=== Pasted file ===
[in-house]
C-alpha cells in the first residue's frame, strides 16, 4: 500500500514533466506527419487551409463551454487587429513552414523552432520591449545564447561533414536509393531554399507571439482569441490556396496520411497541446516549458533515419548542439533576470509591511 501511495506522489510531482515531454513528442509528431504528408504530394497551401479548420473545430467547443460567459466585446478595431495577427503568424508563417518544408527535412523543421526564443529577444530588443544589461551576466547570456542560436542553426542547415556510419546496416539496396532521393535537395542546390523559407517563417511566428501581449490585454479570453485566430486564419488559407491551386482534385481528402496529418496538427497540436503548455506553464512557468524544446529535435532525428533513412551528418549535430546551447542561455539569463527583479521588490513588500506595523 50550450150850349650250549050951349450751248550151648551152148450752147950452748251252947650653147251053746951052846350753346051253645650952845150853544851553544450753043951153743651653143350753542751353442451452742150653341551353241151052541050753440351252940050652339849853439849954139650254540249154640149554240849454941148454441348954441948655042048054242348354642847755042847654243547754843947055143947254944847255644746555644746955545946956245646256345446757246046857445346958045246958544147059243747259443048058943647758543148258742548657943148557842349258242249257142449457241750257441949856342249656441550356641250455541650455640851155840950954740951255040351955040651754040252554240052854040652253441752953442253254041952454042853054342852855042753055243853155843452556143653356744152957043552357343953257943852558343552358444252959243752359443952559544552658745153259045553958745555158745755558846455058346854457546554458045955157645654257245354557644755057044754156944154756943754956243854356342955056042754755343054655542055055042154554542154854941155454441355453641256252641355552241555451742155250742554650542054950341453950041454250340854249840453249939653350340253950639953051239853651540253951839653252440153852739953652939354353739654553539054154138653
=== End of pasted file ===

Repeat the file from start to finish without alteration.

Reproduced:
[in-house]
C-alpha cells in the first residue's frame, strides 16, 4: 500500500514533466506527419487551409463551454487587429513552414523552432520591449545564447561533414536509393531554399507571439482569441490556396496520411497541446516549458533515419548542439533576470509591511 501511495506522489510531482515531454513528442509528431504528408504530394497551401479548420473545430467547443460567459466585446478595431495577427503568424508563417518544408527535412523543421526564443529577444530588443544589461551576466547570456542560436542553426542547415556510419546496416539496396532521393535537395542546390523559407517563417511566428501581449490585454479570453485566430486564419488559407491551386482534385481528402496529418496538427497540436503548455506553464512557468524544446529535435532525428533513412551528418549535430546551447542561455539569463527583479521588490513588500506595523 50550450150850349650250549050951349450751248550151648551152148450752147950452748251252947650653147251053746951052846350753346051253645650952845150853544851553544450753043951153743651653143350753542751353442451452742150653341551353241151052541050753440351252940050652339849853439849954139650254540249154640149554240849454941148454441348954441948655042048054242348354642847755042847654243547754843947055143947254944847255644746555644746955545946956245646256345446757246046857445346958045246958544147059243747259443048058943647758543148258742548657943148557842349258242249257142449457241750257441949856342249656441550356641250455541650455640851155840950954740951255040351955040651754040252554240052854040652253441752953442253254041952454042853054342852855042753055243853155843452556143653356744152957043552357343953257943852558343552358444252959243752359443952559544552658745153259045553958745555158745755558846455058346854457546554458045955157645654257245354557644755057044754156944154756943754956243854356342955056042754755343054655542055055042154554542154854941155454441355453641256252641355552241555451742155250742554650542054950341453950041454250340854249840453249939653350340253950639953051239853651540253951839653252440153852739953652939354353739654553539054154138653